Analog telemetry systems can be bulky and costly. The additional receivers needed for multiple channels can cause space issues. Installation, alignment, and setups can be tedious and time consuming. The antenna, straps, and battery power had reputations for failing. Thus the systems needed occasional maintenance, adjustments, and replacements. The conversion to digital telemetry systems solved many of these problems.

Modern digital telemetry torque measuring systems came from advancements in microchips and surface-mount technologies. The miniaturized circuitry offers better performance, flexibility, and application scope while reducing time, product size, initial technology costs, and total cost of ownership. Digital telemetry systems condition signals and digitize directly on the rotating part. Data transfers have a 3-kHz bandwidth and transmit as digital data. The use of multiple microprocessors helps optimize data management and control.

Digital systems are designed with clear upgrade paths for custom software and development, open system architectures, and flexible mechanical formats. An excess of computing performance capacity supports communication standards such as Ethernet, USB, and similar protocols while still allowing access to the speed and torque measuring element. The typical electronics system has a rotating signalconditioning module and antenna, a stationary receiver, a signal-processing module, and is powered by an inductive power source similar to an analog system.

The rotating signal-conditioning module sends regulated dc excitation to the strain gages and amplifies the low-voltage signal. The signal is then converted into digital data and modulated onto a radio frequency. The stationary receiver passes the signal to the signal-processing module to decode the digital data. The micro-processors in the module transfer the data to the various digital and analog outputs. Usually the digital output is RS-232, while analog outputs can be voltage, current, or frequency based. The signal-processing module is typically powered by a low-current 12 or 24-Vdc power source.

Digital-telemetry growth portends new features and endless mechanical possibilities. Microchip and surface-mount technology can physically integrate rotor electronics and telemetry into one element. Fully digital systems without switches or potentiometers offer independent input and output scaling options determined by the user. This lets technicians tailor standard systems to the test conditions needed at the time. For example, gravity and buoyancy compensation can be built into calibration routines. High-speed Ethernet links let Web pages send setup and configuration data. Likewise, network connections can deliver data readings for torque, speed, power, and temperatures, accomplishing both send and receive tasks without the need for special PC software.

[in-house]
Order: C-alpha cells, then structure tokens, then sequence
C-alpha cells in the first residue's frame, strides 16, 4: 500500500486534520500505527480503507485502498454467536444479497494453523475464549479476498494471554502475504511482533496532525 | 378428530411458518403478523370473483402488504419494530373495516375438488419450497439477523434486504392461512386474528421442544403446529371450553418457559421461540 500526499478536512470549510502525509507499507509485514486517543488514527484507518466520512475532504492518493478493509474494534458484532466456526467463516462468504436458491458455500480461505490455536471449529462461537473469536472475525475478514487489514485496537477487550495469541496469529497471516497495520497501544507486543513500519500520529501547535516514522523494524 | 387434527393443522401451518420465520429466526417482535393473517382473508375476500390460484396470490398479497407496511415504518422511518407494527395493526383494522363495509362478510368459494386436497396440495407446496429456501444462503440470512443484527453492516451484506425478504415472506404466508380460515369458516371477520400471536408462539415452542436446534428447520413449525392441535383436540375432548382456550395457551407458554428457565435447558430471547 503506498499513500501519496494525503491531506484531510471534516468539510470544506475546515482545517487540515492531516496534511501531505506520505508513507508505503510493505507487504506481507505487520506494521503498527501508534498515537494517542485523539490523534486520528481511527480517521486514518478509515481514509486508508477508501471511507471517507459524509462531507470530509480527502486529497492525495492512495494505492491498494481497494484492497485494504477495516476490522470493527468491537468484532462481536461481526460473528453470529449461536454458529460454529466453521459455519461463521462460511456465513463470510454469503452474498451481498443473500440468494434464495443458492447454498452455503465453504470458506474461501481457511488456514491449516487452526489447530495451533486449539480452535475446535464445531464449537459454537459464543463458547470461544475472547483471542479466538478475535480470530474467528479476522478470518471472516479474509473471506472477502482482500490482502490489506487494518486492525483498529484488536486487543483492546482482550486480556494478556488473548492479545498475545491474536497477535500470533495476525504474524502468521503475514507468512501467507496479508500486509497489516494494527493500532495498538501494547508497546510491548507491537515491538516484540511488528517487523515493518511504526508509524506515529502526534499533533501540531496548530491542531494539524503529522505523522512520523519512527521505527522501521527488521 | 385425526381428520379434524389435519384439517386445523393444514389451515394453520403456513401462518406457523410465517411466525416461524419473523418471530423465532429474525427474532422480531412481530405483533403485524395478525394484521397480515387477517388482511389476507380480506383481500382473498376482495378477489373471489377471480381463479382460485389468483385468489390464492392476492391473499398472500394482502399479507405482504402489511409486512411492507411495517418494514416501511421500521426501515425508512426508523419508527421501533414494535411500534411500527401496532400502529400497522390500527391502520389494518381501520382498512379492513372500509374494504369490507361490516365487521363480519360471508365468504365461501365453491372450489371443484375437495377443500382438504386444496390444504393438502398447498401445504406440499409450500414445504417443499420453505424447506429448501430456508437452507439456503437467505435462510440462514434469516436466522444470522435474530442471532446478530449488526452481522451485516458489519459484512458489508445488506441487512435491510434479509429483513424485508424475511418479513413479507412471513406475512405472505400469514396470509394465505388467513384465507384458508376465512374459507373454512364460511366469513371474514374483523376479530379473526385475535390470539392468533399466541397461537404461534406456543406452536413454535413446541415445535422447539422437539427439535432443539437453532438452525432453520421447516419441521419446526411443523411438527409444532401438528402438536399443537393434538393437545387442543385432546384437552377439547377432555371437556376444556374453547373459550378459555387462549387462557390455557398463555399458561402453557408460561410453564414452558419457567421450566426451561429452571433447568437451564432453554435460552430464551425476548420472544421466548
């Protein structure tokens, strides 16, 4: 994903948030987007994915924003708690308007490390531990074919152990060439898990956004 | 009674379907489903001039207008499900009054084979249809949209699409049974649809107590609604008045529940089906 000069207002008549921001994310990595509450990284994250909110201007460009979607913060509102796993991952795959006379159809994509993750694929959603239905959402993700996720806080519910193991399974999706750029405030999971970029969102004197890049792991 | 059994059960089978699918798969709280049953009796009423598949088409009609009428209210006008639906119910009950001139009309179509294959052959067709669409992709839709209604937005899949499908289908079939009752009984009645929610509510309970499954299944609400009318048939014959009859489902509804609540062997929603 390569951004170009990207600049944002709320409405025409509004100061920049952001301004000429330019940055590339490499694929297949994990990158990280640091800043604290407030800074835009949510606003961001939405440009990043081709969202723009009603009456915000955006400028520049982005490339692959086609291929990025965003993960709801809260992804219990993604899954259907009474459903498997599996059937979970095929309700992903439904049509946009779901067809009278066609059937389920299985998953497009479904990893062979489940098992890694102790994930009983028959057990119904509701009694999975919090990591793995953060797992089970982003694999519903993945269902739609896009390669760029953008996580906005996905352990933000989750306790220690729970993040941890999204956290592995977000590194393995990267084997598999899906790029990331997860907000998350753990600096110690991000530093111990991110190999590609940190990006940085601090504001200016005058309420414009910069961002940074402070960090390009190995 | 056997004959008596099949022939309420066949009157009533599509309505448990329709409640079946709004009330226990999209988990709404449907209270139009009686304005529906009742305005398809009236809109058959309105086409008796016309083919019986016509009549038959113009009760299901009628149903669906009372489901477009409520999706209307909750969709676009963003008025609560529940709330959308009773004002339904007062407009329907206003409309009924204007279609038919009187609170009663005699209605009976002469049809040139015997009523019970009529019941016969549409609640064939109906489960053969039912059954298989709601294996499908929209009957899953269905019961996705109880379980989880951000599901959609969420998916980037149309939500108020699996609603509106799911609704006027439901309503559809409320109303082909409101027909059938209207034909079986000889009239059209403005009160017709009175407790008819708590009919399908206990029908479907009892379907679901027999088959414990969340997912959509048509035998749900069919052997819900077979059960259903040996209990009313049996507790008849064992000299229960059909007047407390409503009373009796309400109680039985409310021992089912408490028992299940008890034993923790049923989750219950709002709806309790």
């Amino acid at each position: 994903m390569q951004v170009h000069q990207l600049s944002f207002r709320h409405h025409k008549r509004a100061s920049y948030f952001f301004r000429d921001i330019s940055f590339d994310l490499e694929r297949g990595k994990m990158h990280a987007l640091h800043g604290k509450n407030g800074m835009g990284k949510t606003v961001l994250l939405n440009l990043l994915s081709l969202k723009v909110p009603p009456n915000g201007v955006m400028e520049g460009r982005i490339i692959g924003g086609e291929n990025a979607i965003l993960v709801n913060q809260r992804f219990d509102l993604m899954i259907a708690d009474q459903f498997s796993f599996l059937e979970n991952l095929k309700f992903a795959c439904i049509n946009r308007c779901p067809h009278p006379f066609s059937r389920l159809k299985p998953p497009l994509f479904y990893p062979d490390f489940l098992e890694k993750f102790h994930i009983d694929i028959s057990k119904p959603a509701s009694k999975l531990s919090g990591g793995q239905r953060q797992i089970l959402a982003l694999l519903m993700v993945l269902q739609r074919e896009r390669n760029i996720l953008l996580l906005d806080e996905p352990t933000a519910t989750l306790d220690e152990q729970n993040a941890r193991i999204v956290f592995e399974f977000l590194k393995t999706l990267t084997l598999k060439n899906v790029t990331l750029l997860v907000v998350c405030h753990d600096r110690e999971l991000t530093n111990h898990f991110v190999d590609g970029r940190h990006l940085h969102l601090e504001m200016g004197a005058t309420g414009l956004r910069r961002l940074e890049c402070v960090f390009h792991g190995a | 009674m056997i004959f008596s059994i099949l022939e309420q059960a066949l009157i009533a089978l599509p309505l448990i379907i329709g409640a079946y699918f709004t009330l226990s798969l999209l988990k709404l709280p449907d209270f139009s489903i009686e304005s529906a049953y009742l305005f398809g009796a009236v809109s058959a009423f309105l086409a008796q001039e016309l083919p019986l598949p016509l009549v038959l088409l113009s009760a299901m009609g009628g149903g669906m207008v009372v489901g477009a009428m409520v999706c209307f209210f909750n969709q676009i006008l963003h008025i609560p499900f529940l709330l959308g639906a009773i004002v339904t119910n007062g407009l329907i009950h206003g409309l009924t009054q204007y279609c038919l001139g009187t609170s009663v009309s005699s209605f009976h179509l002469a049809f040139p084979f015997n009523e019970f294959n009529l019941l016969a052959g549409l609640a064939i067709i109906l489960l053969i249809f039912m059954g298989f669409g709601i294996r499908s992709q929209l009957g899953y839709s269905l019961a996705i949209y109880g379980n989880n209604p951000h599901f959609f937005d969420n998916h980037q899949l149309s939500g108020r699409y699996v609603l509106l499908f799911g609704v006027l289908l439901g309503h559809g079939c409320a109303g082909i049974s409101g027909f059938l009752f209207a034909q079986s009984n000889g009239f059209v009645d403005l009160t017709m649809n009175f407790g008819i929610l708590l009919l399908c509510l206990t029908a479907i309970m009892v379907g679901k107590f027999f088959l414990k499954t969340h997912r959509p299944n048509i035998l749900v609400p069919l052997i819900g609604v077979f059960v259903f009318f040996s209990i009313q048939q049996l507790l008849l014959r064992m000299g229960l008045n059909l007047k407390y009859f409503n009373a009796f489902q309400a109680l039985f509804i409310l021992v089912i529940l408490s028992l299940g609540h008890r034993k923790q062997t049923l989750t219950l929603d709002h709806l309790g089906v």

Make Contact
Honeywell Sensing and Control,

Rotary-transformer torque sensors lack a brush-release knob and typically need outside power, supplied either through another connector or additional pins in the main connector.

Torque sensors that use slip rings for electrical contact have a brush release knob that lifts the brushes away from the slip rings. This eliminates wear during extended periods of operation when data is not needed.

The TMS9.0 from Honeywell has no direct contact between the signalprocessing module (SPM) and the motor-shaft-mounted torque sensor and signal-conditioning module (SCM). All power and communication transfer via the fixed and rotary antenna systems. The communication module links the SPM to the factory network and provides local monitoring and control.

This simplified block diagram of a Honeywell TMS9000 shows the basic elements of a noncontact-digital-torque monitor. The key to its noncontact operation is the rotating printed-circuit antenna that provides power and a signal path for the signal processing module located on the rotating structure.